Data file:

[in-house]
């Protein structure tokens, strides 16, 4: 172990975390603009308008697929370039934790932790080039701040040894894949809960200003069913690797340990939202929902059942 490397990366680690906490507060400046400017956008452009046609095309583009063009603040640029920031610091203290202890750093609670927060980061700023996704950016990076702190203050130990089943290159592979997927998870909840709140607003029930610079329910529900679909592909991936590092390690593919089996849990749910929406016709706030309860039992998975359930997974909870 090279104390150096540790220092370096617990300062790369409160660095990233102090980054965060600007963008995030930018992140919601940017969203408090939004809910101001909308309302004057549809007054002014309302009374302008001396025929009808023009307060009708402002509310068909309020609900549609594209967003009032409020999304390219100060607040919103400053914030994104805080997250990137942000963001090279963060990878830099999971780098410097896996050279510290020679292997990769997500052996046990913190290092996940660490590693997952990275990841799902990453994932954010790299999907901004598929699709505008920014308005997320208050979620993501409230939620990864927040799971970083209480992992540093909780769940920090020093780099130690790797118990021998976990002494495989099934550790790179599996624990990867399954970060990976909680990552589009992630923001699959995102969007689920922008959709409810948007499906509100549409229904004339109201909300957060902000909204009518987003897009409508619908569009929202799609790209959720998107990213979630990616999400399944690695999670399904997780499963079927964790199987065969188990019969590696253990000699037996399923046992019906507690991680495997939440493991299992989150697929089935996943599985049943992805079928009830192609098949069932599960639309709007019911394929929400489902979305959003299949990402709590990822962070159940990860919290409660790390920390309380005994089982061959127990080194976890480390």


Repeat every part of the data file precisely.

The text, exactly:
[in-house]
């Protein structure tokens, strides 16, 4: 172990975390603009308008697929370039934790932790080039701040040894894949809960200003069913690797340990939202929902059942 490397990366680690906490507060400046400017956008452009046609095309583009063009603040640029920031610091203290202890750093609670927060980061700023996704950016990076702190203050130990089943290159592979997927998870909840709140607003029930610079329910529900679909592909991936590092390690593919089996849990749910929406016709706030309860039992998975359930997974909870 090279104390150096540790220092370096617990300062790369409160660095990233102090980054965060600007963008995030930018992140919601940017969203408090939004809910101001909308309302004057549809007054002014309302009374302008001396025929009808023009307060009708402002509310068909309020609900549609594209967003009032409020999304390219100060607040919103400053914030994104805080997250990137942000963001090279963060990878830099999971780098410097896996050279510290020679292997990769997500052996046990913190290092996940660490590693997952990275990841799902990453994932954010790299999907901004598929699709505008920014308005997320208050979620993501409230939620990864927040799971970083209480992992540093909780769940920090020093780099130690790797118990021998976990002494495989099934550790790179599996624990990867399954970060990976909680990552589009992630923001699959995102969007689920922008959709409810948007499906509100549409229904004339109201909300957060902000909204009518987003897009409508619908569009929202799609790209959720998107990213979630990616999400399944690695999670399904997780499963079927964790199987065969188990019969590696253990000699037996399923046992019906507690991680495997939440493991299992989150697929089935996943599985049943992805079928009830192609098949069932599960639309709007019911394929929400489902979305959003299949990402709590990822962070159940990860919290409660790390920390309380005994089982061959127990080194976890480390």